Oil lamp, provenance unknown, 5th6th century C.E. Bronze, 10.5 9.5 17.0 cm. 89.1141. Schloessinger collection, Institute of Archaeology, The Hebrew University, Jerusalem, exhibited at The Israel Museum, Jerusalem. Oil lamp, provenance unknown, 5th–6th century C.E. Bronze, 10.5 × 9.5 × 17.0 cm. 89.114/1. Schloessinger collection, Institute of Archaeology, The Hebrew University, Jerusalem, exhibited at The Israel Museum, Jerusalem. Photo © The Israel Museum, Jerusalem, by David Harris.   THE PRODUCTION OF CEREMONIAL OBJECTS WAS A MAJOR VENUE THROUGH WHICH JEWS EXPRESSED THEIR ARTISTIC ABILITIES, DESPITE THE PARTIAL PROHIBITION AGAINST SCULPTURE. THE FOCUS CENTERED ON ITEMS RELATED TO THE SYNAGOGUE AND PRAYERS, FESTIVALS, AND HOME RITUALS. MATERIALS AND STYLES FOR THE SAME FUNCTION VARIED AMONG THE DISPERSED JEWISH COMMUNITIES, LENDING A RICH TEXTURE TO THE OVERARCHING JEWISH CIVILIZATION.   Esther scroll and case. Scroll: Baghdad, Iraq, 19th century. Pen and ink, tempera on parchment, 103 1240 cm. Case: Germany, 19th century. Silver, etched, engraved, pierced and cast, partly gilt, 190 cm 32 cm. Esther scroll and case. Scroll: Baghdad, Iraq, 19th century. Pen and ink, tempera on parchment, 103 × 1240 cm. Case: Germany, 19th century. Silver, etched, engraved, pierced and cast, partly gilt, 190 cm × 32 cm. Collection, The Israel Museum, Jerusalem. Photo © Israel Museum, Jerusalem, by Avi Ganor.     Tevah (prayer stand) for Torah reading. A bench can be drawn out for little boys to stand on while reciting the Targum in Aramaic. Sana, Yemen, 18th century. Wood, carved, painted, and lacquered. 100 34 30 cm. for Torah reading. A bench can be drawn out for little boys to stand on while reciting the Targum in Aramaic. Sana, Yemen, 18th century. Wood, carved, painted, and lacquered. 100 34 30 cm.") Tevah (prayer stand) for Torah reading. A bench can be drawn out for little boys to stand on while reciting the Targum in Aramaic. San'a, Yemen, 18th century. Wood, carved, painted, and lacquered. 100 × 34 × 30 cm. Collection, The Israel Museum, Jerusalem. Photo © The Israel Museum, Jerusalem, by David Harris.     Torah binders, Turkey, 19th20th century. Brocade, silk, linen, satin. Sephardi Torah binders often included the name of the embroiderer. Collection, The Israel Museum, Jerusalem. Photo The Israel Museum, Jerusalem, by Nahum Slapak. Torah binders, Turkey, 19th–20th century. Brocade, silk, linen, satin. Sephardi Torah binders often included the name of the embroiderer. Collection, The Israel Museum, Jerusalem. Photo © The Israel Museum, Jerusalem, by Nahum Slapak.     Ornate, multi-colored Havdalah candles, Bohemia, 20th century. State Jewish Museum of Prague. Ornate, multi-colored Havdalah candles, Bohemia, 20th century. State Jewish Museum of Prague.     Spice box and Havdalah cup, Poland, early 19th century. Silver, filigree, repouss and engraved, partly gilt. H 310 cm; W 70 cm. Spice box and Havdalah cup, Poland, early 19th century. Silver, filigree, repoussé and engraved, partly gilt. H 310 cm; W 70 cm. The Stieglitz Collection was donated to the Israel Museum with the contribution of Erica and Ludwig Jesselson, New York, through the American Friends of the Israel Museum. Collection, The Israel Museum, Jerusalem. Photo © The Israel Museum, Jerusalem, by Avi Ganor.     Candle Holder for Havdalah, Frankfurt, Germany, first half 18th century. Silver. Collection, The Israel Museum, Jerusalem. Photo The Israel Museum, Jerusalem. Candle Holder for Havdalah, Frankfurt, Germany, first half 18th century. Silver. Collection, The Israel Museum, Jerusalem. Photo © The Israel Museum, Jerusalem.     Mezuzah cases (from left to right)::") Mezuzah cases (from left to right): Germany 19th century; silver, repoussé, engraved and pierced; Central Europe, 19th century, silver, engraved; Slovakia; 19th century, carved wood; Germany, early 19th century, carved wood; Bombay, India, 19th century, brass, cast; United States, 20th century, pierced (by Ludwig Wolpert). Collection, The Israel Museum, Jerusalem. Photo © The Israel Museum, Jerusalem, by David Harris.   Half Title Page ENCYCLOPAEDIA JUDAICA Title Page ENCYCLOPAEDIA JUDAICA SECOND EDITION VOLUME 16 PES–QU FRED SKOLNIK, Editor in Chief MICHAEL BERENBAUM, Executive Editor Copyright Page copyright page ENCYCLOPAEDIA JUDAICA, Second Edition Fred Skolnik, Editor in Chief Michael Berenbaum, Executive Editor Shlomo S. (Yosh) Gafni, Editorial Project Manager Rachel Gilon, Editorial Project Planning and Control Gale, an imprint of Cengage Learning Gordon Macomber, President Frank Menchaca, Senior Vice President and Publisher Jay Flynn, Publisher Hélène Potter, Publishing Director Keter Publishing House Yiphtach Dekel, Chief Executive Officer Peter Tomkins, Executive Project Director Complete staff listings appear in Volume 1 ©2007 Keter Publishing House Ltd. Gale, is a part of The Cengage Learning Inc. Cengage, Burst Logo and Macmillan Reference USA are trademarks and Gale is a registered trademark used herein under license. For more information, contact Macmillan Reference USA An imprint of Gale 27500 Drake Rd. 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While every effort has been made to ensure the reliability of the information presented in this publication, Gale, an imprint of Cengage Learning does not guarantee the accuracy of the data contained herein. Gale, an imprint of Cengage Learning accepts no payment for listing; and inclusion in the publication of any organization, agency, institution, publication, service, or individual does not imply endorsement of the editors or publisher. Errors brought to the attention of the publisher and verified to the satisfaction of the publisher will be corrected in future editions. LIBRARY OF CONGRESS CATALOGING-IN-PUBLICATION DATA Encyclopaedia Judaica / Fred Skolnik, editor-in-chief; Michael Berenbaum, executive editor. — 2nd ed. v. cm. Includes bibliographical references and index. Contents: v.1. Aa-Alp. ISBN 0-02-865928-7 (set hardcover : alk. paper) — ISBN 0-02-865929-5 (vol. 1 hardcover : alk. paper) — ISBN 0-02-865930-9 (vol. 2 hardcover : alk. paper) — ISBN 0-02-865931-7 (vol. 3 hardcover : alk. paper) — ISBN 0-02-865932-5 (vol. 4 hardcover : alk. paper) — ISBN 0-02-865933-3 (vol. 5 hardcover : alk. paper) — ISBN 0-02-865934-1 (vol. 6 hardcover : alk. paper) — ISBN 0-02-865935-X (vol. 7 hardcover : alk. paper) — ISBN 0-02-865936-8 (vol. 8 hardcover : alk. paper) — ISBN 0-02-865937-6 (vol. 9 hardcover : alk. paper) — ISBN 0-02-865938-4 (vol. 10 hardcover : alk. paper) — ISBN 0-02-865939-2 (vol. 11 hardcover : alk. paper) — ISBN 0-02-865940-6 (vol. 12 hardcover : alk. paper) — ISBN 0-02-865941-4 (vol. 13 hardcover : alk. paper) — ISBN 0-02-865942-2 (vol. 14 hardcover : alk. paper) — ISBN 0-02-865943-0 (vol. 15: alk. paper) — ISBN 0-02-865944-9 (vol. 16: alk. paper) — ISBN 0-02-865945-7 (vol. 17: alk. paper) — ISBN 0-02-865946-5 (vol. 18: alk. paper) — ISBN 0-02-865947-3 (vol. 19: alk. paper) — ISBN 0-02-865948-1 (vol. 20: alk. paper) — ISBN 0-02-865949-X (vol. 21: alk. paper) — ISBN 0-02-865950-3 (vol. 22: alk. paper) 1\. Jews — Encyclopedias. I. Skolnik, Fred. II. Berenbaum, Michael, 1945- DS102.8.E496 2007 909′.04924 — dc22      2006020426 ISBN-13: 978-0-02-865928-2 (set) 978-0-02-865929-9 (vol. 1) 978-0-02-865930-5 (vol. 2) 978-0-02-865931-2 (vol. 3) 978-0-02-865932-9 (vol. 4) 978-0-02-865933-6 (vol. 5) 978-0-02-865934-3 (vol. 6) 978-0-02-865935-0 (vol. 7) 978-0-02-865936-7 (vol. 8) 978-0-02-865937-4 (vol. 9) 978-0-02-865938-1 (vol. 10) 978-0-02-865939-8 (vol. 11) 978-0-02-865940-4 (vol. 12) 978-0-02-865941-1 (vol. 13) 978-0-02-865942-8 (vol. 14) 978-0-02-865943-5 (vol. 15) 978-0-02-865944-2 (vol. 16) 978-0-02-865945-9 (vol. 17) 978-0-02-865946-6 (vol. 18) 978-0-02-865947-3 (vol. 19) 978-0-02-865948-0 (vol. 20) 978-0-02-865949-7 (vol. 21) 978-0-02-865950-3 (vol. 22) This title is also available as an e-book ISBN-10: 0-02-866097-8 ISBN-13: 978-0-02-866097-4 Contact your Gale, an imprint of Cengage Learning representative for ordering information. Printed in the United States of America 10 9 8 7 6 5 4 3 2 1 TABLE OF CONTENTS Entries PES–QU 5 • Abbreviations GENERAL ABBREVIATIONS 779 ABBREVIATIONS USED IN RABBINICAL LITERATURE 780 BIBLIOGRAPHICAL ABBREVIATIONS 786 • Transliteration Rules 799 Glossary 802 PESAḤIM PESAḤIM (Heb. פְּסָחִים; "paschal lambs"), third tractate in the Mishnah, Tosefta, and two Talmuds, of the order Mo'ed. Pesaḥim deals, in ten chapters, with the laws concerning the passover festival. Pesaḥ refers primarily to the paschal sacrifice, but was applied also to the festival itself. This tractate deals with both subjects, the sacrificial service (chaps. 5–9), leavened and unleavened bread (chaps. 1–4), and the seder (chap. 10). In geonic times the tractate was still divided correspondingly into two parts called Pesaḥ Rishon and Pesaḥ Sheni. The two parts were afterwards combined and given the name Pesaḥim (in the plural). In the Munich manuscript, the tenth chapter appears as the fourth, so that the "practical" chapters follow one another consecutively. There is clear evidence that the two parts of this tractate were not redacted in the same school, and there are definite differences between them. They contain conflicting topics and even those which are similar differ in details and even halakhically. The redaction of the tractate Pesaḥim took place relatively later than that of the other tractates and its Talmud already utilized the edited Talmud of many other tractates. The mishnayot of the second part are very old and refer to events from the time of the Second Temple and the early authorities. The Mishnah of the first part, though it is of later redaction, contains halakhot which were a subject of dispute between the latest of the zugot and the first of the tannaim, as can be proved from the parallel passages. The following are the contents of the chapters. Chapter 1 deals with the "search" for leaven (bedikat ḥameẓ) and its removal. Chapter 2 continues the subject and then goes on to discuss certain aspects of the making of the matzah and questions relating to maror and ḥaroset . Chapter 3 opens with a list of various foods containing ḥameẓ (e.g., beer made from barley), then reverts again to problems of the search for leaven and its removal, especially in the event of the eve of Passover falling on a Sabbath. Chapter 4 opens with the ruling that abstention from work on the eve of Passover depends on local customs. It then lists various halakhot which depend on local customs. Chapter 5 is mainly concerned with determining the time for slaughtering the paschal lamb and other aspects of the sacrificial service. Chapter 6 deals with the sacrificial arrangement when the festival falls on a Sabbath, and with related problems. Chapter 7 deals with the roasting of the paschal lamb, and discusses problems touching on ritual impurity affecting the persons participating in the sacrifices. Chapter 8 considers the question of a person slaughtering the paschal lamb on behalf of another person, and the qualifications of the persons involved. Chapter 9 touches first on the question of Second Passover (cf. Num. 9:10–11), but then discusses a variety of other problems, such as the interchange of a paschal lamb. Chapter 10 considers the arrangement of the seder night. In the Tosefta, this tractate is also divided into ten chapters. An aggadic point of particular interest is how King Agrippa took the census of the people assembled in Jerusalem   on the occasion of a Passover pilgrimage (4:3; also 63b). There is Gemara in the Palestinian and Babylonian Talmuds. The Gemara of the Babylonian Talmud contains a considerable amount of aggadah. The following are worthy of note: the insistence on refined language (3b); expressions of extreme antagonism between scholars and ignoramuses (49a–b); arrogance and anger make a scholar lose wisdom and a prophet his prophecy (66b); there is an advantage in the existence of a Diaspora, insofar as it makes a concentrated attack on Israel's existence impossible (87b, also 118b on the causes of Diaspora); and finally mention should be made of the story of the appointment of Hillel as nasi (66a). The English translation in the Soncino Talmud is by H. Friedman (1938). -BIBLIOGRAPHY: Epstein; Tanna'im, 323–36; Ḥ. Albeck, Shishah Sidrei Mishnah, 2 (1958), 137–42. (Arnost Zvi Ehrman)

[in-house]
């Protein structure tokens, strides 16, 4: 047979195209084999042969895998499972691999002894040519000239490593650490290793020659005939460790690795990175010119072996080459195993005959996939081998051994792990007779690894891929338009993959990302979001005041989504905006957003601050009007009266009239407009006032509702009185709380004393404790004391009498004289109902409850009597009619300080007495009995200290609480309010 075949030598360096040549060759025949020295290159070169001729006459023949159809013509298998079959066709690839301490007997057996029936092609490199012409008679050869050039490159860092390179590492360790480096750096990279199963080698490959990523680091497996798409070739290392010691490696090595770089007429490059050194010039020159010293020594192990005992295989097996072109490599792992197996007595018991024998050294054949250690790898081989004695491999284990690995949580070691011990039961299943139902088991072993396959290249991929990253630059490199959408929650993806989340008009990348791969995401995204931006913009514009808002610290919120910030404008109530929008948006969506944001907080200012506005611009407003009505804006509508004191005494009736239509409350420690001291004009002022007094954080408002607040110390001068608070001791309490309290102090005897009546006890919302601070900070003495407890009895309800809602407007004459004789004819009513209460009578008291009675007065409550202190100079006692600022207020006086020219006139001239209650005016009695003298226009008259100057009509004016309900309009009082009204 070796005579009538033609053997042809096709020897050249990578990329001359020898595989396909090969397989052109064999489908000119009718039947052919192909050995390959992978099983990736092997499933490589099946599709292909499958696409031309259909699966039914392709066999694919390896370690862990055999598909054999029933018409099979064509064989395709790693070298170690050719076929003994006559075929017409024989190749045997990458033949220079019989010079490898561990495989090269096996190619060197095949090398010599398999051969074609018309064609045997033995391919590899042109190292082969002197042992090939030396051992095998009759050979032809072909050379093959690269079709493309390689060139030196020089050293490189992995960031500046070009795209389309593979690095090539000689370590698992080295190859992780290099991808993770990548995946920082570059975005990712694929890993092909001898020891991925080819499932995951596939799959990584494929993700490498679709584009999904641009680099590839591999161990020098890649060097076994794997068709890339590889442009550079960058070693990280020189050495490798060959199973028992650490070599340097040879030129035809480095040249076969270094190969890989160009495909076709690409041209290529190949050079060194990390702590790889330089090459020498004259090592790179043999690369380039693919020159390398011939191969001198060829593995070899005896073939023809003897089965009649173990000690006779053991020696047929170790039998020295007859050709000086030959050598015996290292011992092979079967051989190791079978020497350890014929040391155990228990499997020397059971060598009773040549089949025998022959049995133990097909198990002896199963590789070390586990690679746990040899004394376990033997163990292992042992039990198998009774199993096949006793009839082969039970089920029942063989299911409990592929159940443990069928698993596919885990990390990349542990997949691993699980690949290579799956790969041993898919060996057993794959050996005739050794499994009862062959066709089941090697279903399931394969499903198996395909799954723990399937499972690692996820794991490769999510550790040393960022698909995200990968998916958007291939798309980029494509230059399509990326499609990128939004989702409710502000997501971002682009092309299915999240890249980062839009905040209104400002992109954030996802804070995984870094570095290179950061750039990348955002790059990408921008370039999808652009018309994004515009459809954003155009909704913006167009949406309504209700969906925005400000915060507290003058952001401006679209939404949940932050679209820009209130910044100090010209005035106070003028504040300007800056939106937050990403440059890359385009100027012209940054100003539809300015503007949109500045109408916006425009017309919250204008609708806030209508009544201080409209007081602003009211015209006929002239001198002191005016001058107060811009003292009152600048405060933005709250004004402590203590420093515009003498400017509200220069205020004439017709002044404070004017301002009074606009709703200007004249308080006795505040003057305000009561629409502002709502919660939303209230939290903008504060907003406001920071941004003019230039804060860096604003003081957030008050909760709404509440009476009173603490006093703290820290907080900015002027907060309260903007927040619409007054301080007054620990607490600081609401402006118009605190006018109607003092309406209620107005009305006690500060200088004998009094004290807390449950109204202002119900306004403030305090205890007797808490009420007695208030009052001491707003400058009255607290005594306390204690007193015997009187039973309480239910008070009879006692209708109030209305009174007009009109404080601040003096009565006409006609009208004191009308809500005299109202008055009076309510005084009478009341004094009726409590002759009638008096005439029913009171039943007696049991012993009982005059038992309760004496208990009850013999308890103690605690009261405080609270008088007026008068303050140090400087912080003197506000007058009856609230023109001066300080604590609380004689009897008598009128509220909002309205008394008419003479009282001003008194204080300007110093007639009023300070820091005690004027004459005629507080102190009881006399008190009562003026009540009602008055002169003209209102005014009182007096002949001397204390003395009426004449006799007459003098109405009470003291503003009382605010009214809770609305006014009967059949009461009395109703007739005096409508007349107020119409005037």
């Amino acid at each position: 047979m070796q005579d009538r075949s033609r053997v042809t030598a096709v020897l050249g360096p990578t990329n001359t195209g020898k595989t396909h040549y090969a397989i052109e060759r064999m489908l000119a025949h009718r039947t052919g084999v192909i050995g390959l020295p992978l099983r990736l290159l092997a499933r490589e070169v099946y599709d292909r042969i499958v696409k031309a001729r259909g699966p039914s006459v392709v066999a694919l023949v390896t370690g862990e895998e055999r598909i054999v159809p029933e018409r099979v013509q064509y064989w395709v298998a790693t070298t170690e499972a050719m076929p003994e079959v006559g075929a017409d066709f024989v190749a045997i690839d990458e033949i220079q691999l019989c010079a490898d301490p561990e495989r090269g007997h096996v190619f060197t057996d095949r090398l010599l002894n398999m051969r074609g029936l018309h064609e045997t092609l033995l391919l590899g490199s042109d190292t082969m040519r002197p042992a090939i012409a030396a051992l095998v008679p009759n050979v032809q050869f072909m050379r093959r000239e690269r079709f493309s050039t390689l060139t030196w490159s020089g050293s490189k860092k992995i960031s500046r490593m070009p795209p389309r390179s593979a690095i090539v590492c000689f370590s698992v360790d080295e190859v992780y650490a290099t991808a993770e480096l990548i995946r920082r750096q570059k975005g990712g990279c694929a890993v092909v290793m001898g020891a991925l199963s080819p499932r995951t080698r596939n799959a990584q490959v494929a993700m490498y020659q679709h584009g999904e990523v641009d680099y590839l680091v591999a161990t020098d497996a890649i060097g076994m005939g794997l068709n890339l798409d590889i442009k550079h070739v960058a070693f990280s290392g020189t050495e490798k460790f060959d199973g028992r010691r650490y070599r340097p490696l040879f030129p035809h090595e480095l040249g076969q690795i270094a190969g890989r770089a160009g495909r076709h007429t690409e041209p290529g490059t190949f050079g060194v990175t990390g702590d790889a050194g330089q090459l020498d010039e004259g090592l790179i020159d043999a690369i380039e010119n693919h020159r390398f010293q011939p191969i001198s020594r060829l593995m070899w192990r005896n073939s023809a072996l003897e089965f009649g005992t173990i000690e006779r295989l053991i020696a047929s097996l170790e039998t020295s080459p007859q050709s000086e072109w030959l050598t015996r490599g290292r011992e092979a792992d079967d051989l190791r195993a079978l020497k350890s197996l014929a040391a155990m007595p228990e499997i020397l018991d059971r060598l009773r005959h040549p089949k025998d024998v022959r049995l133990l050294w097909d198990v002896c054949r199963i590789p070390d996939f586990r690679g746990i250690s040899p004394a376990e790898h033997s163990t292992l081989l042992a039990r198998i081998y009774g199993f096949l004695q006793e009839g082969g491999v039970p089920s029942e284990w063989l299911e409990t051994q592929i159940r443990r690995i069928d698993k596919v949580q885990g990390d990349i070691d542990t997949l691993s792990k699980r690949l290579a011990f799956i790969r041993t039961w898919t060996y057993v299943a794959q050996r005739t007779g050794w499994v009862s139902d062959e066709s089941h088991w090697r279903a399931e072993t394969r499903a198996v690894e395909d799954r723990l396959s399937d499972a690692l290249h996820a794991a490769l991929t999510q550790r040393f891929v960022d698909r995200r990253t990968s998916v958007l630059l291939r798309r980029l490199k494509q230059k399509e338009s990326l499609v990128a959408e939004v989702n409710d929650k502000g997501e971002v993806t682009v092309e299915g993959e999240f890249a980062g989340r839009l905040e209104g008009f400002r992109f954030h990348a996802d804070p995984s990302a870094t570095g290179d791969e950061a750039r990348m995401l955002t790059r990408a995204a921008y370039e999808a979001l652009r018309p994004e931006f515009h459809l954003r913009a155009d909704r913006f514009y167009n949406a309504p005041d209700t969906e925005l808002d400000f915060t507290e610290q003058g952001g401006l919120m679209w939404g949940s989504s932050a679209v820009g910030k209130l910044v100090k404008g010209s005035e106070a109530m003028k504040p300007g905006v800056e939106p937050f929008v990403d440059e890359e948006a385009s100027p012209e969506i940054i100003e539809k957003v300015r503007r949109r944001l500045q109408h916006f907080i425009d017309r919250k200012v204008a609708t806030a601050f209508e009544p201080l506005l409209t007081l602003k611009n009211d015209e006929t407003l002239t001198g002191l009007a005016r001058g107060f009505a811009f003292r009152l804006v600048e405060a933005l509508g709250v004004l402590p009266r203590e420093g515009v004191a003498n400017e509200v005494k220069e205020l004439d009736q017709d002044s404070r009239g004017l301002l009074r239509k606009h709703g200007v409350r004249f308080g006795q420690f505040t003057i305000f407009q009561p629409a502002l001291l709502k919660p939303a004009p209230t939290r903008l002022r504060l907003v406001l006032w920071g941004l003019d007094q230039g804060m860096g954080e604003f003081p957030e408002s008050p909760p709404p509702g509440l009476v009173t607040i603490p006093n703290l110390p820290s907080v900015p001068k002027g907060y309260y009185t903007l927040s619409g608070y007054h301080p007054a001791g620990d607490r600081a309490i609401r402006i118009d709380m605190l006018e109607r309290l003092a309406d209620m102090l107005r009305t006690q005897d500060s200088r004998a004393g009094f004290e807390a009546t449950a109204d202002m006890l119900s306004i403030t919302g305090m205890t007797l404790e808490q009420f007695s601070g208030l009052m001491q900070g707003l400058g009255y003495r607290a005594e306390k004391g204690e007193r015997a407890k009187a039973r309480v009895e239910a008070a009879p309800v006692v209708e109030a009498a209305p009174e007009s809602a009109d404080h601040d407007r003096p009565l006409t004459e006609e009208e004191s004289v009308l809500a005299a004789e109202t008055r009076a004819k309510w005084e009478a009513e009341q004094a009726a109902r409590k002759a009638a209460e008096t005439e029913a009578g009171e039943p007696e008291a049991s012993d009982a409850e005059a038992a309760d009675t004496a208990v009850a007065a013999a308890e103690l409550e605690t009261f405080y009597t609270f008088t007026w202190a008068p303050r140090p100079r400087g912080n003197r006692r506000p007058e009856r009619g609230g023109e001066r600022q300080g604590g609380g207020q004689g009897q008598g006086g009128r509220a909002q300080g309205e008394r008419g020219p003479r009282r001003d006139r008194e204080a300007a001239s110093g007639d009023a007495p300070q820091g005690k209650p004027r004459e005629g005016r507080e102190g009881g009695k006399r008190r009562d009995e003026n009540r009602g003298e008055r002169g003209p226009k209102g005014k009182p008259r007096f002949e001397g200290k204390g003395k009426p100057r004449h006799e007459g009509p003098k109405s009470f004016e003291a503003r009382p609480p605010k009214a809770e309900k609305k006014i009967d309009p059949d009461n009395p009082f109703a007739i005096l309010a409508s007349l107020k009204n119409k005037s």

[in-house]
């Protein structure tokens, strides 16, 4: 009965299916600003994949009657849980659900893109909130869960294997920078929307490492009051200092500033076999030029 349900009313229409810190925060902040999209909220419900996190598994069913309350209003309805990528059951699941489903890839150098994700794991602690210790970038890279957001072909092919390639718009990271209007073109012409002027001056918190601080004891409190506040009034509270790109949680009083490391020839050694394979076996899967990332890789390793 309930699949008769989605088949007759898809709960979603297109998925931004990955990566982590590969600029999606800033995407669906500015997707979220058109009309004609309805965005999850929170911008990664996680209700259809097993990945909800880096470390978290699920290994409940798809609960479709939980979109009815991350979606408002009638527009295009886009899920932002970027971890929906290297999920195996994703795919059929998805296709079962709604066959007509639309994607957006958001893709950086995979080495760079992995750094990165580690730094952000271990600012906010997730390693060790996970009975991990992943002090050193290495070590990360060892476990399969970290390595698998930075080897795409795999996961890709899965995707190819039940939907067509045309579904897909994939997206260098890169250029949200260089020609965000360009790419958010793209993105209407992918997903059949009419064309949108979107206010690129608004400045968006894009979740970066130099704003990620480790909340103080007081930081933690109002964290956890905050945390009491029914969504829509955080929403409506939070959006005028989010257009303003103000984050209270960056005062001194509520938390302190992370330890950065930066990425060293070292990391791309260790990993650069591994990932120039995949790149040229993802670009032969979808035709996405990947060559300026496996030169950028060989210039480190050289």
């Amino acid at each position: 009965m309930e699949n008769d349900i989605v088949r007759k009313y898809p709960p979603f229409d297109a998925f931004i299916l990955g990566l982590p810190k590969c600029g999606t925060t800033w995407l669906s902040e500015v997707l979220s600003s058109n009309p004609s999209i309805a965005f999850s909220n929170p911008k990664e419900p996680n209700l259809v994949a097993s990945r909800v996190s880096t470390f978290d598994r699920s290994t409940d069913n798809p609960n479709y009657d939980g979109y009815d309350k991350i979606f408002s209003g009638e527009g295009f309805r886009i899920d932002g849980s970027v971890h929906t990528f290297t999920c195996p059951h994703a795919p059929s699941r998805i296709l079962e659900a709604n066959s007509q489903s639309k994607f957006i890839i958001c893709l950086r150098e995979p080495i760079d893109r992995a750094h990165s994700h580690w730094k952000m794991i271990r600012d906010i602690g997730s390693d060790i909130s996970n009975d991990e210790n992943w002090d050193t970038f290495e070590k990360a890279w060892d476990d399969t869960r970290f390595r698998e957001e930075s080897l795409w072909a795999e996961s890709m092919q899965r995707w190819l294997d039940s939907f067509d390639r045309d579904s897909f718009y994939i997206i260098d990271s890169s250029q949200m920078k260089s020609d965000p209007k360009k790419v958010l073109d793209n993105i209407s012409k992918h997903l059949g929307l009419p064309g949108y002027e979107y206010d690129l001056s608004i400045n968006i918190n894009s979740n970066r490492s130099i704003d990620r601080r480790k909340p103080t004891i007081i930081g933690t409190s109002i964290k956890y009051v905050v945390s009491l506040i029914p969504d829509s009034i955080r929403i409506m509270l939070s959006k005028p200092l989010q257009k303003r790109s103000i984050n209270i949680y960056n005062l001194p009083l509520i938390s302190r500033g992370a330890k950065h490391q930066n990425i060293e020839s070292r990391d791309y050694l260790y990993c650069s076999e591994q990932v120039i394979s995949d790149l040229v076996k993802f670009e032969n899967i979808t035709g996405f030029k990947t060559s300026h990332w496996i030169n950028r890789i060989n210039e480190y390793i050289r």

Encyclopedia Judaica. 1971.